U.S. stocks were mixed on Monday, with technology shares slammed ahead of Alibaba's planned debut later in the week, as investors unloaded high-fliers a day before the Federal Reserve starts a two-day policy session.
"Today's the day when the Nasdaq is getting its due," said Bruce McCain, chief investment strategist at Key Private Bank, who noted that stocks leading the decline included "some of the names that have really run up the most."
"We are becoming a risk-aware market compared to where we were last year, and that's not a bad thing," added McCain.
Facebook was among the top decliners on the S&P 500, with the social network down 3.7 percent, curbing its year-to-date gain of 36 percent. TripAdvisor dropped 4.1 percent and Netflix declined 4 percent.
"It looks like some accounts may be raising cash by selling growth stocks," Elliot Spar, market strategist at Stifel, Nicolaus & Co., wrote in afternoon commentary.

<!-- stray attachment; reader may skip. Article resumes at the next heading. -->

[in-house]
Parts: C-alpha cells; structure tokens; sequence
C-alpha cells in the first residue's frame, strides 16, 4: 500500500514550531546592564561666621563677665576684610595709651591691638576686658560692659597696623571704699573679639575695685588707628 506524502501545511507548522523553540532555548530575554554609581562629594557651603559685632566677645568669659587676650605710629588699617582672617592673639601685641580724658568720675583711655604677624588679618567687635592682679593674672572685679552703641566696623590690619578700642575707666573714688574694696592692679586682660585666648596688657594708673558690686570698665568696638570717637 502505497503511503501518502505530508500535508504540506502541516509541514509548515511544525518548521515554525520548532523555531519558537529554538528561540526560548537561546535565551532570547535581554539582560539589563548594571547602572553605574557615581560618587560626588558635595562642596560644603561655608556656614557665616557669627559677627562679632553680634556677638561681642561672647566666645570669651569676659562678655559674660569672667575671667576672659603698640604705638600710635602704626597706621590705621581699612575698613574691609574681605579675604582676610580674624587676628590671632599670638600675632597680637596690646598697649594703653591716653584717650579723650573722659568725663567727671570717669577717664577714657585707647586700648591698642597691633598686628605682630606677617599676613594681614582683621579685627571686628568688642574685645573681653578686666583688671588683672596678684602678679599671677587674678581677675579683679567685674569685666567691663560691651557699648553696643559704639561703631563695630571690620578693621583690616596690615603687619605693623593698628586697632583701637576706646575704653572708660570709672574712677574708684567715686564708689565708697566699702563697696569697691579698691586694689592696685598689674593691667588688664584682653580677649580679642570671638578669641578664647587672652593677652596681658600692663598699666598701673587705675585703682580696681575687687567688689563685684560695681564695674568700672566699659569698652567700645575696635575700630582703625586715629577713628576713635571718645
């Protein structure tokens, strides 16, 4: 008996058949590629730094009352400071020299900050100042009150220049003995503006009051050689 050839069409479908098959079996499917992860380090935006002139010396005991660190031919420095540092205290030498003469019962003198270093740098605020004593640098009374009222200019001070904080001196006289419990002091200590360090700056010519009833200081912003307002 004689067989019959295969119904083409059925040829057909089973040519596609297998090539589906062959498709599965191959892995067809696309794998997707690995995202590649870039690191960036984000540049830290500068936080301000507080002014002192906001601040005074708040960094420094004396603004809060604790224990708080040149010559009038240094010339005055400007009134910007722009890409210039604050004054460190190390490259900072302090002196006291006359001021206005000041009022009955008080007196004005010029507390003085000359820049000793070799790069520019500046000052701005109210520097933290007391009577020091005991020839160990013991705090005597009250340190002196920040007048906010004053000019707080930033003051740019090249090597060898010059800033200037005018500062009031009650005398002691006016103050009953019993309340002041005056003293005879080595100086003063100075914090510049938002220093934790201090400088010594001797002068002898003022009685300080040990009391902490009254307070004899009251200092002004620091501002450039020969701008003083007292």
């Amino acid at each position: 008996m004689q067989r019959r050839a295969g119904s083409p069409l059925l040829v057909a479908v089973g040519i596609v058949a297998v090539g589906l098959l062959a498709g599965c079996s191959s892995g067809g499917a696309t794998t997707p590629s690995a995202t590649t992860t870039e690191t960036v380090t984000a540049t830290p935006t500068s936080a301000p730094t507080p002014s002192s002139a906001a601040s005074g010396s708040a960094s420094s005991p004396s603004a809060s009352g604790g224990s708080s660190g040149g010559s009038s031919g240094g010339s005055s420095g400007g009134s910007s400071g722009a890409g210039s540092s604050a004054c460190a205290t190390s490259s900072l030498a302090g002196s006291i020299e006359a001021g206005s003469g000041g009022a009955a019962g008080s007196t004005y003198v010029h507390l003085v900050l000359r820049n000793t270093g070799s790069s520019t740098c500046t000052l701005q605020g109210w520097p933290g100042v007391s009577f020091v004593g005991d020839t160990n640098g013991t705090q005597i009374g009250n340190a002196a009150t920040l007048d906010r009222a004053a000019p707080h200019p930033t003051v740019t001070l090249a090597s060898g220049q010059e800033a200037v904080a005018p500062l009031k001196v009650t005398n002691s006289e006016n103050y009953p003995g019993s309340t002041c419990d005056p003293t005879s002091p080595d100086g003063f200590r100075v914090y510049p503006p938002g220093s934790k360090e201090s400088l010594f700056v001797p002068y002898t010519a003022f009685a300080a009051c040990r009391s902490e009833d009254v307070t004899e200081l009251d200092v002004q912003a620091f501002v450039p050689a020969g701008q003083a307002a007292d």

"The market is feeling more tired than in the past. Take a look at the way we decelerated this year, we're up about 13 percent through June 30, versus earnings up about 9 percent. That's a lot more in balance than 30 percent gains last year versus 7 percent earnings," said McCain.
Molson Coors Brewing rallied on merger activity among brewers; Yahoo, which holds a 23 percent stake in Alibaba, turned lower as China's biggest e-commerce company planned its initial public offering; Microsoft fell after saying it would acquire Mojang, the creator of the "Minecraft" video-game franchise, for $2.5 billion; Apple reversed lower after saying it had drawn a record four million first-day pre-orders for its iPhone 6 and iPhone 6 plus.